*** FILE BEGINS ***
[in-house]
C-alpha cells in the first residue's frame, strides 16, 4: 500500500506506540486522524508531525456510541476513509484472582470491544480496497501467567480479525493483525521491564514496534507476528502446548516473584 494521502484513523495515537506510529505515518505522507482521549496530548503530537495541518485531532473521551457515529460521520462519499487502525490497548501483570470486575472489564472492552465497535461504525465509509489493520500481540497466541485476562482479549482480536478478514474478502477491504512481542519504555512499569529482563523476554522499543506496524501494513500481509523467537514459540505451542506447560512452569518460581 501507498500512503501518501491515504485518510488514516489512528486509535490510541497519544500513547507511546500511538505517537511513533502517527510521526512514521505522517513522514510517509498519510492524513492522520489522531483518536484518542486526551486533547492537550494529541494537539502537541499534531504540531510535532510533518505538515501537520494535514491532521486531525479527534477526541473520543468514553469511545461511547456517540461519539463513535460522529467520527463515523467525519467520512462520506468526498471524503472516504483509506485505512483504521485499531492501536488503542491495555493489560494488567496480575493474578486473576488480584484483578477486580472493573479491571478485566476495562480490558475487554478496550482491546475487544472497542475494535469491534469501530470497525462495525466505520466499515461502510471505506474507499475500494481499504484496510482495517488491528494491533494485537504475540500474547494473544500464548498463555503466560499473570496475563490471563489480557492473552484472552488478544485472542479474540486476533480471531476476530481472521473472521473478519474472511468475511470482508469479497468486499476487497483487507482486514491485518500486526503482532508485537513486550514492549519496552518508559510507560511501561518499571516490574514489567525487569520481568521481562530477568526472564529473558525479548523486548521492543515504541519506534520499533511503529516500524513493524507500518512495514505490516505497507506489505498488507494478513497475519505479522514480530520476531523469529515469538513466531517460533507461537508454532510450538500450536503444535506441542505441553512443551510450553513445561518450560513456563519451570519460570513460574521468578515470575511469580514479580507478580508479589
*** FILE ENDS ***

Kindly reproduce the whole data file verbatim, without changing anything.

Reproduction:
[in-house]
C-alpha cells in the first residue's frame, strides 16, 4: 500500500506506540486522524508531525456510541476513509484472582470491544480496497501467567480479525493483525521491564514496534507476528502446548516473584 494521502484513523495515537506510529505515518505522507482521549496530548503530537495541518485531532473521551457515529460521520462519499487502525490497548501483570470486575472489564472492552465497535461504525465509509489493520500481540497466541485476562482479549482480536478478514474478502477491504512481542519504555512499569529482563523476554522499543506496524501494513500481509523467537514459540505451542506447560512452569518460581 501507498500512503501518501491515504485518510488514516489512528486509535490510541497519544500513547507511546500511538505517537511513533502517527510521526512514521505522517513522514510517509498519510492524513492522520489522531483518536484518542486526551486533547492537550494529541494537539502537541499534531504540531510535532510533518505538515501537520494535514491532521486531525479527534477526541473520543468514553469511545461511547456517540461519539463513535460522529467520527463515523467525519467520512462520506468526498471524503472516504483509506485505512483504521485499531492501536488503542491495555493489560494488567496480575493474578486473576488480584484483578477486580472493573479491571478485566476495562480490558475487554478496550482491546475487544472497542475494535469491534469501530470497525462495525466505520466499515461502510471505506474507499475500494481499504484496510482495517488491528494491533494485537504475540500474547494473544500464548498463555503466560499473570496475563490471563489480557492473552484472552488478544485472542479474540486476533480471531476476530481472521473472521473478519474472511468475511470482508469479497468486499476487497483487507482486514491485518500486526503482532508485537513486550514492549519496552518508559510507560511501561518499571516490574514489567525487569520481568521481562530477568526472564529473558525479548523486548521492543515504541519506534520499533511503529516500524513493524507500518512495514505490516505497507506489505498488507494478513497475519505479522514480530520476531523469529515469538513466531517460533507461537508454532510450538500450536503444535506441542505441553512443551510450553513445561518450560513456563519451570519460570513460574521468578515470575511469580514479580507478580508479589